Case-Based Review

Small-Cell Lung Cancer


 

References

Novel Therapies

A very complex genetic landscape of SCLC accounts for its resistance to conventional therapy and a high recurrence rate; however, at the same time this complexity can form the basis for effective targeted therapy for the disease. One of the major limitations to the development of targeted therapies in SCLC is limited availability of tissue owing to small tissue samples and frequent presence of significant necrosis in the samples. In recent years, several different therapeutic strategies and targeted agents have been under investigation for their potential role in SCLC. Several of them, including EGFR TKIs, BCR-ABL TKIs, mTOR inhibitors, and VEGF inhibitors, have been unsuccessful in showing a survival advantage in this disease. Several others including PARP inhibitors, cellular developmental pathway inhibitors and antibody drug conjugates are being tested. A phase I study of veliparib combined with cisplatin and etoposide in patients with previously untreated extensive-stage SCLC demonstrated complete response in 14.3%, partial response in 57.1%, and stable disease in 28.6% of patients with acceptable safety profile [65]. So far, none of these agents are approved for use in SCLC and the majority are in early phase clinical trials [66].

One of the emerging targets in the treatment of SCLC is DLL3. DLL3 is expressed on > 80% SCLCL tumor cells and cancer stem cells. Rovalpituzumab tesirine (ROVA-T) is an antibody drug conjugate consisting of humanized anti-DLL3 monoclonal antibody linked to SC-DR002, a DNA-crosslinking agent. A phase I trial of ROVA-T in patients with relapsed SCLC after 1 or 2 prior lines of therapies reported a response rate of 31% in patients with DLL3 expression of ≥ 50%. The median duration of response and mPFS were 4.6 months [67]. ROVA-T is currently in later phases of clinical trials and has a potential to serve as one of the options for patients with extensive-stage disease after disease progression on platinum-based therapy.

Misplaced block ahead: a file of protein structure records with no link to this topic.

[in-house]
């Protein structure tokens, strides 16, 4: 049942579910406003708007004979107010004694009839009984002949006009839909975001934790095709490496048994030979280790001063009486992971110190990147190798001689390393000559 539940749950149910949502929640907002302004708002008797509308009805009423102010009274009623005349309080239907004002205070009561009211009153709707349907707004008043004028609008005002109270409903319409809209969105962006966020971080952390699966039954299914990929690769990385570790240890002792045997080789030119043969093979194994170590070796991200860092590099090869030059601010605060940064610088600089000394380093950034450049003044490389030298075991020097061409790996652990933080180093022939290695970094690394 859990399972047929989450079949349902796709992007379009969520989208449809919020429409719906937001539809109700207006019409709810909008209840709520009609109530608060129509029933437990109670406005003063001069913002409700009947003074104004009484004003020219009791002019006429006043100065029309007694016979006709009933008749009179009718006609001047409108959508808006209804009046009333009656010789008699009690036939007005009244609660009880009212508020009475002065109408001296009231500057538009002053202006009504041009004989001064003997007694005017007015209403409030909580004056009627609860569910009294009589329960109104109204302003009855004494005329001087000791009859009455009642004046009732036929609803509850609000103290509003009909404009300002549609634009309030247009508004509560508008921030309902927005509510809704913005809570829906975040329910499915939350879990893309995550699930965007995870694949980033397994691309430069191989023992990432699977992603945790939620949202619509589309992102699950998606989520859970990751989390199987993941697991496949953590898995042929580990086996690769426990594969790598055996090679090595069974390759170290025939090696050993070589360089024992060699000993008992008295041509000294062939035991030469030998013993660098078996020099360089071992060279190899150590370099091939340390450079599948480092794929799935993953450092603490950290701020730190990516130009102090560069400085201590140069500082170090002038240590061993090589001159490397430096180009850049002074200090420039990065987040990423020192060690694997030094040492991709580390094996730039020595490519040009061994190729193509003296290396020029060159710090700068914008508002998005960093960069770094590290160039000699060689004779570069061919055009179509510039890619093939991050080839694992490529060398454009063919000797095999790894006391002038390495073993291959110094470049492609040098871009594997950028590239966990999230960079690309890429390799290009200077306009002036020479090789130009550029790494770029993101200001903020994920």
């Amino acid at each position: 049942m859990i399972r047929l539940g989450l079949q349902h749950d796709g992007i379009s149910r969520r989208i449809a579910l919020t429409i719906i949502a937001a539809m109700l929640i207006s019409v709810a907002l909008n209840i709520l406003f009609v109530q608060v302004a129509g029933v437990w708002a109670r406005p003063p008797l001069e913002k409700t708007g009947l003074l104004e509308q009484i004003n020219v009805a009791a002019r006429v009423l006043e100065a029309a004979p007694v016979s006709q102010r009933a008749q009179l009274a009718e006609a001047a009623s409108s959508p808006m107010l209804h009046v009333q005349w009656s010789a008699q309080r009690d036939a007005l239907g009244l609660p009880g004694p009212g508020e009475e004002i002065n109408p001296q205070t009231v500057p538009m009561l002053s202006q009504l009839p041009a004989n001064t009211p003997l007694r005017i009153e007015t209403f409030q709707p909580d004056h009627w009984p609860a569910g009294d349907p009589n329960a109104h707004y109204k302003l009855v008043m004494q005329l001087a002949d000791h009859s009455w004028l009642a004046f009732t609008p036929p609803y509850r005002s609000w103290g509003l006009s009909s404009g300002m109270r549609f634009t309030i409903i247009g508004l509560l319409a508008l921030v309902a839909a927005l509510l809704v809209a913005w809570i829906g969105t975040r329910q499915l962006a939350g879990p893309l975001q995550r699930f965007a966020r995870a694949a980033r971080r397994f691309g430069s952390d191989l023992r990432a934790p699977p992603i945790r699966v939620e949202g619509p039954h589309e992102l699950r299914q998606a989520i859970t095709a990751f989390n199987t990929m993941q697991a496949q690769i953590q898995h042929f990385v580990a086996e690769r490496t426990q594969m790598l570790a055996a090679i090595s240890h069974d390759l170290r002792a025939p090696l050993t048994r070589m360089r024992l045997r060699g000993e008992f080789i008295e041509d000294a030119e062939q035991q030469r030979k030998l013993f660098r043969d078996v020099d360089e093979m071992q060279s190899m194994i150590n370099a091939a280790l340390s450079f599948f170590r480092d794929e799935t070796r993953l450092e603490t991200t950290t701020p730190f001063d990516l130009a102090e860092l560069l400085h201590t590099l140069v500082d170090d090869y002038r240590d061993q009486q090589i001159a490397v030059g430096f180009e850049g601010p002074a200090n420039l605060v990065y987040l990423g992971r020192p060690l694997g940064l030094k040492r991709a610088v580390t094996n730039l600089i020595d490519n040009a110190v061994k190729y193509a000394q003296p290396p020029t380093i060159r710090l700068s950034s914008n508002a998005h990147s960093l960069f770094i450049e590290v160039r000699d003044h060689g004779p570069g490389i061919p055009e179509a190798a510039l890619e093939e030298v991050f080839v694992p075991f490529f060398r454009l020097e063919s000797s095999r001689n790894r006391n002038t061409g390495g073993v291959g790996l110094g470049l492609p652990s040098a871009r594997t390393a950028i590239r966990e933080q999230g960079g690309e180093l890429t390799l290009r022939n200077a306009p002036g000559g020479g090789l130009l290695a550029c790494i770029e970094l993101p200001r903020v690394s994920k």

Response Assessment/Surveillance

For patients undergoing treatment for limited-stage SCLC, response assessment with contrast-enhanced CT of the chest/abdomen should be performed after completion of 4 cycles of chemotherapy and thoracic radiation. The surveillance guidelines consist of history, physical exam, and imaging every 3 months during 1st 2 years, every 6 months during the 3rdyear, and annually thereafter. If PCI is not performed, brain MRI or contrast enhanced CT scan should be performed every 3 to 4 months during the first 2 years of follow-up. For extensive-stage disease, response assessment should be performed after every 2 cycles of therapy. After completion of therapy, history, physical exam, and imaging should be done every 2 months during the 1st year, every 3 to 4 months during year 2 and 3, every 6 months during years 4 and 5, and annually thereafter. Routine use of PET scan for surveillance is not recommended. Any new pulmonary nodule should prompt evaluation for a second primary lung malignancy. Finally, smoking cessation counseling is an integral part of management of any patient with SCLC and should be included with every clinic visit.

Corresponding author: Hirva Mamdani, MD, Karmanos Cancer Institute, 4100 John R, Detroit, MI 48201, mamdanih@karmanos.org.

Financial disclosures: None.

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